AGL Installing A Bunch Of Solar Systems For St. Vinnies

St Vincent de Paul - solar energy

St Vincent de Paul Society Victoria will soon be making huge savings on its electricity bills through the installation of solar power systems.

AGL announced on Friday it will be installing 91 systems for the charity across the state – up to 1.6 MW of solar capacity in total capable of generating an estimated 1,992 megawatt-hours (MWh) of clean electricity annually.

“We estimate that these installations will save up to $1.26 million in energy costs – much needed funds that can be redirected back into the community,” said AGL Chief Customer Officer, Christine Corbett.

Victorian Minister for Energy, Environment, and Climate Change  Lily D’Ambrosio was present at the announcement, which occurred at the first solar powered St Vincent De Paul shop in Victoria. The shop’s location wasn’t mentioned, but zooming in on the plaque indicates it’s Vinnie’s Oakleigh, which is located in Hughesdale in Melbourne’s south-east.

“It’s fabulous to see community organisations reducing their bills and slashing their emissions by installing solar panels,” said Minister D’Ambrosio. “It all counts as we work towards halving our carbon emissions by 2030.”

The size of the system wasn’t noted either, but the Hughesdale building looks like it has a good rooftop for solar panels.

St Vinnies Oakleigh

AGL expects all the installations to be completed by the end of next year.

About That AGL Vs. Greenpeace Thing

AGL will no doubt be looking forward to some positivity in the media given a recent Greenpeace campaign branding the company “Australia’s Greatest Liability” – and what went on around it.

Last month, Greenpeace Australia Pacific launched a report, digital advertising campaign and the website AustraliasGreatestLiability.com, targeting the company over emissions. Greenpeace says 85% of the power AGL generates comes from coal and AGL is Australia’s biggest domestic contributor to climate change.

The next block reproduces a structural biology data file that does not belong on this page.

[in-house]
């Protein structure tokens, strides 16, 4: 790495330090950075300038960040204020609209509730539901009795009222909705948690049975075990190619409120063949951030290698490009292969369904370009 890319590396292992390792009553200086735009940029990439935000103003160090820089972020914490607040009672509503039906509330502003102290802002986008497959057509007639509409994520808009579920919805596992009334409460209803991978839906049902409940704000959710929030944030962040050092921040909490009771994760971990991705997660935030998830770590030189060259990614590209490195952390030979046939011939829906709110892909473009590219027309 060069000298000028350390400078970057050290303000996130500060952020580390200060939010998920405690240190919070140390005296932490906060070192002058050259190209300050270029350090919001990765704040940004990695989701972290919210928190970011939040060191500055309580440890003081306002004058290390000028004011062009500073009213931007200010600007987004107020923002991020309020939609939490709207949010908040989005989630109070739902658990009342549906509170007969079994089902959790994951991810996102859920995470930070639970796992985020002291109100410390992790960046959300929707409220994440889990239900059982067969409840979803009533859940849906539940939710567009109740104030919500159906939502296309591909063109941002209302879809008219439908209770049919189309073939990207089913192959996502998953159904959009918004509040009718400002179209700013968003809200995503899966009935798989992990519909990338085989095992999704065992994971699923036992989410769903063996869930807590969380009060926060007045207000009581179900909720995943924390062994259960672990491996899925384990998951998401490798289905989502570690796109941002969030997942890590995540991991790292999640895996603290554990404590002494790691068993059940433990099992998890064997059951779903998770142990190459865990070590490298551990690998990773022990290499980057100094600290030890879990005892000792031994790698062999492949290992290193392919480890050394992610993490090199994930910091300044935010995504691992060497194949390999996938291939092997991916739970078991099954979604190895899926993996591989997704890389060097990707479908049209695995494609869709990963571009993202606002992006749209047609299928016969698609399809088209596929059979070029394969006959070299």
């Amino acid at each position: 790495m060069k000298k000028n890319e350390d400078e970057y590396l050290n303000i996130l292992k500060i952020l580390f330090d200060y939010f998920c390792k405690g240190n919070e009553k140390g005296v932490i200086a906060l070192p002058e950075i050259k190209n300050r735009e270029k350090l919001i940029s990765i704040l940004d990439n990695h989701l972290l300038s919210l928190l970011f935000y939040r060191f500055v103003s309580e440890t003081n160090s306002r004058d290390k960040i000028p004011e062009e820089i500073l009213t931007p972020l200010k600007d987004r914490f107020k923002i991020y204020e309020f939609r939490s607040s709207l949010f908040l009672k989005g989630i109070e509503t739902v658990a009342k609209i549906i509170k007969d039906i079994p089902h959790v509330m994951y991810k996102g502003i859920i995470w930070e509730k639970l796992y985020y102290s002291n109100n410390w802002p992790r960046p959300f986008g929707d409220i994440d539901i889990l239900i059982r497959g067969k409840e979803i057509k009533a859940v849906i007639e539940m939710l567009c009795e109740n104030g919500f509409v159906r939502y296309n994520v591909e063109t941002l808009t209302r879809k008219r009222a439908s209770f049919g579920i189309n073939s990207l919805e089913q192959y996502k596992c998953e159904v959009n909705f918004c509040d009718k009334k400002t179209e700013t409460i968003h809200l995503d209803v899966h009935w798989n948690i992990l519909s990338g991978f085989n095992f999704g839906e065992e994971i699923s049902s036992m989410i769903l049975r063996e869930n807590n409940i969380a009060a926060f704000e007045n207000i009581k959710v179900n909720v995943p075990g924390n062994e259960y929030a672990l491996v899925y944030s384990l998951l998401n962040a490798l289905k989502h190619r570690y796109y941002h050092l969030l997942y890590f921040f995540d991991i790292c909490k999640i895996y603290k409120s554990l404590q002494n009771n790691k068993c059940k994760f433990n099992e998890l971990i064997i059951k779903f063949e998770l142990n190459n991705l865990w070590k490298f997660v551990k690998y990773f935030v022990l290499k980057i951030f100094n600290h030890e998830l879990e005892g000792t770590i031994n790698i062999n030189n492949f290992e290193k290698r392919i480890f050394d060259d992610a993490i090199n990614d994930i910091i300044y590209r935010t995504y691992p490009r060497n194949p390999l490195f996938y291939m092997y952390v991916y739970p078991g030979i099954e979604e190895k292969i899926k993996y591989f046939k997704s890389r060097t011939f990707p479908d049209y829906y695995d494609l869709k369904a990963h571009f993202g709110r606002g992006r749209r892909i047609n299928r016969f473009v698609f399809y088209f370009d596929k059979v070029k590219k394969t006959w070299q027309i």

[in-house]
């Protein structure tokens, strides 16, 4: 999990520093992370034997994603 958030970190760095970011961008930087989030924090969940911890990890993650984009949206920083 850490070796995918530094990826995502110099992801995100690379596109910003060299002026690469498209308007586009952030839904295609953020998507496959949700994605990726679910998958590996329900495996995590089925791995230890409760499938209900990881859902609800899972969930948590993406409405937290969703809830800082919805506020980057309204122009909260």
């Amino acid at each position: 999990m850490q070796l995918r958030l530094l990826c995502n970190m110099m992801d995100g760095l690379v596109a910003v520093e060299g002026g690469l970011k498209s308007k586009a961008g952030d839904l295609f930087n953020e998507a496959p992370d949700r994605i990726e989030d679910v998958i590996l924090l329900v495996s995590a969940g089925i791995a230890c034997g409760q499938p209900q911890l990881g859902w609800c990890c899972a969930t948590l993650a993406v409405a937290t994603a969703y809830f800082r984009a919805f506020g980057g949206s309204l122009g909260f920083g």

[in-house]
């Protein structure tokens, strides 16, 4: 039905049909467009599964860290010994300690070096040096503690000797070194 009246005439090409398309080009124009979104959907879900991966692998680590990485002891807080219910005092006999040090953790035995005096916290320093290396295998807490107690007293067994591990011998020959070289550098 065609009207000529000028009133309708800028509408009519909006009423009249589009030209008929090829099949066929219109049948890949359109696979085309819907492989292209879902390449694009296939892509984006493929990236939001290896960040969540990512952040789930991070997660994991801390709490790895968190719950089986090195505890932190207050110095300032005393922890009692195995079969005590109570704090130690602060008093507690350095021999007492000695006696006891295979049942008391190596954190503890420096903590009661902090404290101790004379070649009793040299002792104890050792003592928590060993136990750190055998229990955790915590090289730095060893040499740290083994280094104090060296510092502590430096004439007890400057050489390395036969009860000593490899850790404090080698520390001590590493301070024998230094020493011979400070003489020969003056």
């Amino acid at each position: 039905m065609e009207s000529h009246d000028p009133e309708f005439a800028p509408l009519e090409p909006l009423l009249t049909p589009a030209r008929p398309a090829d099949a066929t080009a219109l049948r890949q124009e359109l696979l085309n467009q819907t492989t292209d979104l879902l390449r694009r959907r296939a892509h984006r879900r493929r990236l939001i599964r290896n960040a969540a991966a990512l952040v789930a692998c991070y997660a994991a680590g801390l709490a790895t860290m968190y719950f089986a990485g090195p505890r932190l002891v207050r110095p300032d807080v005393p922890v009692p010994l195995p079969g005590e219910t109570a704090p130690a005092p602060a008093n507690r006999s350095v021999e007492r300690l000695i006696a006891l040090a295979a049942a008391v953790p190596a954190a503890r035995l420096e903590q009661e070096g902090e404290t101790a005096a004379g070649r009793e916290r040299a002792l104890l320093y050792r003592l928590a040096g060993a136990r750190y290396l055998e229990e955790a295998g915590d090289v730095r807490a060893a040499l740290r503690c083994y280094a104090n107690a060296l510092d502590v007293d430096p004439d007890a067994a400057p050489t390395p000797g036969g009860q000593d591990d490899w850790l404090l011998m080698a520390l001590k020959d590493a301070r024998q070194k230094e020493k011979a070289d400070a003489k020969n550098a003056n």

The accusations aside, AGL was rather pissed with the group using AGL logos in its campaign. The company’s law-talkin’ folks whipped up an application for an urgent interim injunction, demanding Greenpeace remove them. The Federal Court denied the application. The case then returned to court and that attempt again (mostly) failed.

Commenting on the situation last week, Greenpeace Australia Pacific CEO David Ritter said:

“In my view, AGL’s ill-fated lawsuit was just the latest in a long line of attempts by big polluters to stifle, intimidate and censor civil society.”

Mr. Ritter said AGL attacking Greenpeace “might not have been the wisest decision” as the action drew more attention – locally and internationally – to the campaign.

“AGL needs to bring forward the closure of all of its coal burning power stations to no later than 2030, and to become a pure-play renewable energy company,” he said. “Then AGL will truly be able to take pride from all those windmills and solar arrays on their website.”

In 2015, AGL committed to not extend the life of its coal-fired power plants and the company has also committed to a 2050 net emissions zero target – a date that has become increasingly clear won’t achieve the Paris agreement goal of limiting warming to well below 2 degrees Celsius.

About Michael Bloch

Michael caught the solar power bug after purchasing components to cobble together a small off-grid PV system in 2008. He's been reporting on Australian and international solar energy news ever since.

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